How to effectively light black & white shots for a dramatic look
Lighting scenes for shooting in black & white is a little different from working with colour. For a start, you don’t have to worry about colour. Brightness, direction and quality of light come into play a lot more. This can simultaneously make shooting for black & white both easier and more challenging at the same time.
While this is primarily aimed towards video, the same principles also apply to photography, too. Especially if you’re shooting a series of images to convey some kind of gradual story.
Justin offers four tips that you can use on every shot you approach.
1. Don’t worry about colour temperature
The thing with black & white is that colour temperature really doesn’t mean a thing, just the overall brightness. Although we’d deal with different colours using filters when shooting black & white film, digital is a little different. Of course, we can still use filters if we wish to help add contrast in skies or lighten up skin, but we have more options now in post for mixing colour and getting that perfect black & white than we ever had with film.
2. Quality of light (hard, soft, or a mix)
Probably even more important in black & white photography than colour is the quality of light. How hard or soft it is, or whether you want to mix hard and soft light sources. Of course, quality of light is important in colour work, too, but when you remove the distraction of colour, it can become somewhat more critical to help convey the mood.
3. Texture of Light
Texture isn’t something we often really consider. Because how can you give a light texture? Well, you can shoot it through a gobo or cookie. Or you can fill the room with fog to help simulate early morning or late night haze. Texturing the light helps add to the atmosphere and overall mood of the light. And, again, while this can be important with colour, too, it can make a much bigger difference when it comes to black & white.
As we don’t have colour to help lead our viewer’s eye or highlight certain objects, we need to do it with the brightness levels. To make your red-haired subject, for example, stand out against a lush green natural background is easy in colour. The two colours easily separate themselves from each other. When you go to black & white, though, they can both appear to be the same level of brightness, requiring that the hair light on your subject be brighter than you might normally use.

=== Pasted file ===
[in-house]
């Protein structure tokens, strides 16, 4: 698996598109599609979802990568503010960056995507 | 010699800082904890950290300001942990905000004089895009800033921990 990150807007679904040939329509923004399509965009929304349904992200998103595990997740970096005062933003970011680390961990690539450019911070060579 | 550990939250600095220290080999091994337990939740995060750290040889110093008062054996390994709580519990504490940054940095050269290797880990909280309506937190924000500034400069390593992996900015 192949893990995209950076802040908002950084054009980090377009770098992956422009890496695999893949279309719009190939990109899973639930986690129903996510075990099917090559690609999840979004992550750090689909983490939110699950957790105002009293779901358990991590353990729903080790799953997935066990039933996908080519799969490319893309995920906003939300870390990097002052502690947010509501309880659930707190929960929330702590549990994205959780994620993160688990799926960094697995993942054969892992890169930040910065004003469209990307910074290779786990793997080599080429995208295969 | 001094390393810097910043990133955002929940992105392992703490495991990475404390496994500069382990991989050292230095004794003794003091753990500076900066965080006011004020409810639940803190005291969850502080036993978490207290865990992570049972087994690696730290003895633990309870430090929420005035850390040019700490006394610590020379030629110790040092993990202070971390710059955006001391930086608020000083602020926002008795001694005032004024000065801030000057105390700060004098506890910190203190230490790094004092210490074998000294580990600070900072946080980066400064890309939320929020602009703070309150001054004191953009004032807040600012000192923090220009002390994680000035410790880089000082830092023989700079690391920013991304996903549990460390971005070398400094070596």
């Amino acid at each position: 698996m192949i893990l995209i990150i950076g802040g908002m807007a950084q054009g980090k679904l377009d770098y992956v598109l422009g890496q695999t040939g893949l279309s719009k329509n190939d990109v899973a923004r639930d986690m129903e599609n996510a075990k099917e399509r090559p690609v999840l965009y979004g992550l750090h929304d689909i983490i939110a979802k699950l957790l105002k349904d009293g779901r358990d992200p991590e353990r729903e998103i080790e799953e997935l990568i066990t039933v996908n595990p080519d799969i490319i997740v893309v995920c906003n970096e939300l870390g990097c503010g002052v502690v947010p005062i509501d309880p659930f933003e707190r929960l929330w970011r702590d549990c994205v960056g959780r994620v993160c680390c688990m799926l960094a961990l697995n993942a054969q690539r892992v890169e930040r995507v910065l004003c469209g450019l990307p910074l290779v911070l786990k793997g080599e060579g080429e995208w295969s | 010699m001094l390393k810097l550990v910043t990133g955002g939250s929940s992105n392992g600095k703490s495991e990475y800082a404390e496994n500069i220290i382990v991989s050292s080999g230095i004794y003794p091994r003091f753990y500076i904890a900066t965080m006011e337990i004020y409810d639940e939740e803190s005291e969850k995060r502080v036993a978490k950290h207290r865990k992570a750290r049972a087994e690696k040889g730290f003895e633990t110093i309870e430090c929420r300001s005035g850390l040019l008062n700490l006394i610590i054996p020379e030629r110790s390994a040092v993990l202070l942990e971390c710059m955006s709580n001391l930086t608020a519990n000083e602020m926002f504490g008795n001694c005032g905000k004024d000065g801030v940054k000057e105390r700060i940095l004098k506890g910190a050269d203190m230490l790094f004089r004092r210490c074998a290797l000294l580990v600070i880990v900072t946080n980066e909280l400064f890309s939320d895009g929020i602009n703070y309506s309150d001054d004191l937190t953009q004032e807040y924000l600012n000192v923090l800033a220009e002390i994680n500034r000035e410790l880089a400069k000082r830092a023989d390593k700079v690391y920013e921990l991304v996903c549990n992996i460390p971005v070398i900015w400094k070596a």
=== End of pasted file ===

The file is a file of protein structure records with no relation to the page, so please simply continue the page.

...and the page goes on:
Again, there are things we can do in post to individually control various colours that we couldn’t do with film. But, if you’re actually shooting black & white in-camera, then you’ll need to take this into account when you light your scene and get it correct before you hit record.
Personally, I tend to still stick with film for black and white shots. Digital black & white conversions (for both stills and video) have been growing on me, though. The tips mentioned above are some of the ones I always think about before hitting the shutter if I know it’s going to be a black & white final result.
Most of the black & whites I shoot aren’t on a set where I get 100% control over the lighting. They’re often out on location in woodlands, rivers or lakes. So, as well as the tips above, watch your backgrounds and pay attention to the lighting on things that are outside of your control, too.
John Aldred is a photographer with over 20 years of experience in the portrait and commercial worlds. He is based in Scotland and has been an early adopter – and occasional beta tester – of almost every digital imaging technology in that time. As well as his creative visual work, John uses 3D printing, electronics and programming to create his own photography and filmmaking tools and consults for a number of brands across the industry.